An Israeli online genealogy platform has partnered with the Central Archives for the History of the Jewish People (CAHJP) in Jerusalem to publish online for the first time a collection of emigration applications from Jews in Vienna, Austria, seeking to flee Nazi persecution before World War II.
The MyHeritage collection, which is free to search, contains 228,250 digitized documents deposited by Jews in Vienna from 1938 to 1939, immediately before the war, as well as digitized images of the original documents.
Vienna at the time was home to around 200,000 Jews. Following the annexation of Austria by Nazi Germany in March 1938, Jews living in Austria were forced to register with the emigration service of the Vienna Israelitische Kultusgemeinde, the city’s Jewish communal organization of Vienna, to leave the country.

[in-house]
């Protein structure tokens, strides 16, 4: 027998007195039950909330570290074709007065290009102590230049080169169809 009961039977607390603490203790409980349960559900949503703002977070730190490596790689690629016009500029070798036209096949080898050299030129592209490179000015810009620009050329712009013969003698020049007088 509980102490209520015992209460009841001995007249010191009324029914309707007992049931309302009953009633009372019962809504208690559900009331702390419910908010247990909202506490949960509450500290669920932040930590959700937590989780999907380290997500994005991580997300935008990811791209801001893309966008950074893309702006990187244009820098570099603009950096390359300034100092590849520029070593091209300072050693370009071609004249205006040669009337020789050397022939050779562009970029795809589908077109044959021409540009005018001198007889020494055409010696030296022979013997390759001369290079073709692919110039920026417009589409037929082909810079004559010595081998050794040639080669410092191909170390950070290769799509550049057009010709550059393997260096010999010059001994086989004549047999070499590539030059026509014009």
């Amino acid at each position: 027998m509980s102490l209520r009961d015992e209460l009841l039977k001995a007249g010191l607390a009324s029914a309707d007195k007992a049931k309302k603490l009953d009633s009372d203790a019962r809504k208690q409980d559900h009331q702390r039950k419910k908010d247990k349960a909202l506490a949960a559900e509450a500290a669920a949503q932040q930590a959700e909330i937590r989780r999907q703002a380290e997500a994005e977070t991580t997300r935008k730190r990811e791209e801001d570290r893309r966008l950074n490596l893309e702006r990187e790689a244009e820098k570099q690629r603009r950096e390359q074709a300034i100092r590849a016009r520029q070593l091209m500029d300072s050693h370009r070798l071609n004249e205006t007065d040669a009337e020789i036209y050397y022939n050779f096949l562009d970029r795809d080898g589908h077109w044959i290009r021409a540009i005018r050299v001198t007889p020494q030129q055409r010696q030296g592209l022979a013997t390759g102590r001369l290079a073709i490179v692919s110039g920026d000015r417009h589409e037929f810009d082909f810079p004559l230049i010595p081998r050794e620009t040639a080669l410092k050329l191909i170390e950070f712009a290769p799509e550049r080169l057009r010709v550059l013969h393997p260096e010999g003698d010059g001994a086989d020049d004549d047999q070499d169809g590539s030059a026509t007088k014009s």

Each head of household had to complete a detailed questionnaire containing personal information such as the applicant’s name, address, date of birth, place of birth, marital status, nationality, residence status in Vienna and information on dependents and parents. The questionnaire also asked about the candidate’s occupation, language skills, economic status and monthly income. The forms were often accompanied by additional documents, including letters, affidavits, official documents, correspondence and handwritten notes.
The detailed archive is one of the most revealing collections in existence about Austrian Jewish life from the years 1938-1939, according to MyHeritage. The information in the documents was later used by the Nazis to help them expel the Jews from Austria.
The emigration papers are currently kept in the archives of the Jewish community in Vienna, where the CAHJP keeps some funds.